While many indicators of child well-being have improved since 1990, progress in ensuring that all children can thrive remains uneven, an annual report from the Annie E. Casey Foundation finds.
The thirtieth edition of the KIDS COUNT Data Book found that despite improvements in eleven of the sixteen indicators the study uses to measure child well-being in four areas — economic well-being, education, health, and family and community — racial/ethnic disparities remained. In 2017, for instance, the teen birth rate was at an all-time low, down 68 percent from thirty years ago; the percentage of children without health insurance was down 62 percent; and the percentages of three- and four-year-olds attending preschool and the high school graduation rate were both up.
Indeed, between 2010 and 2017 all four indicators in the area of economic well-being, all four indicators in education, three health indicators, and four family and community indicators improved or remained the same, while only one health indicator, the percentage of low-birth-weight babies, worsened, from 8.1 percent to 8.3 percent. At the same time, the child poverty rate remained unchanged from 1990, at 18 percent (representing 13.4 million children living in poverty), even though children were more likely in 2017 to have at least one parent who had full-time year-round employment.
The study suggests, however, that the nation has failed to dismantle barriers affecting children of color, even as the child population — which grew from 64.2 million in 1990 to 73.7 million in 2017 — has grown increasingly diverse. In 2017, for example, Latinx and Asian-American/Pacific Islander children accounted for 25 percent and 6 percent of all children in the United States, up from 12 percent and 3 percent, respectively, in 1990, while the share of African-American and Native American children in the population held steady at 15 percent and 1 percent. But African-American, Latinx, and Native American children tended to fare worse than their white or Asian-American/Pacific Islander peers across most of the indicators, although African Americans were more likely than the national average to attend preschool and to live in families in which the head of the household has at least a high school diploma, Native American families were less likely to be burdened with high housing costs, and Latinx kids were more likely to be born at a healthy birth weight and had a lower child and teen death rate.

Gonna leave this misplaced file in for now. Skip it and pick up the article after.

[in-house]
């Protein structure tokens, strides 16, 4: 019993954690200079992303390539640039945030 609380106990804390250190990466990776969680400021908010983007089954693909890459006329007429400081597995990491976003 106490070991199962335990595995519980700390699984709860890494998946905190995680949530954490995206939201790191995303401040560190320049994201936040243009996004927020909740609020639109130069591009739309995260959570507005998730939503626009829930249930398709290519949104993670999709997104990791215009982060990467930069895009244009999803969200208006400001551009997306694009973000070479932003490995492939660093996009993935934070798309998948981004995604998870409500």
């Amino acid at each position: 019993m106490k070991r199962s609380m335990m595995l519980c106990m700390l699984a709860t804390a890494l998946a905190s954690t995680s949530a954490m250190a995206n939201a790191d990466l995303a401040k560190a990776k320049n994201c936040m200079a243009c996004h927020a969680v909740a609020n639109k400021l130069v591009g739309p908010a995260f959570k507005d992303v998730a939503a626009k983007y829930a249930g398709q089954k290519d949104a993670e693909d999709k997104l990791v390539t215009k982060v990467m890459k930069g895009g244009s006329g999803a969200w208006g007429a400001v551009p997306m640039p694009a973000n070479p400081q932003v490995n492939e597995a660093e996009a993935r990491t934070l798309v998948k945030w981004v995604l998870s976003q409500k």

The report's authors call on policy makers to take additional steps to help all children thrive, including expanding access to Medicaid regardless of immigration status, boosting federal and state earned income tax credits, and prioritizing investments in education, from preschool through high school and beyond.
"America's children are one-quarter of our population and 100 percent of our future," said Casey Foundation president and CEO Lisa Hamilton. "All of the seventy-four million kids in our increasingly diverse country have unlimited potential, and we have the data, knowledge, and evidence to create the policies that will help them realize it. It's incumbent on us to do just that."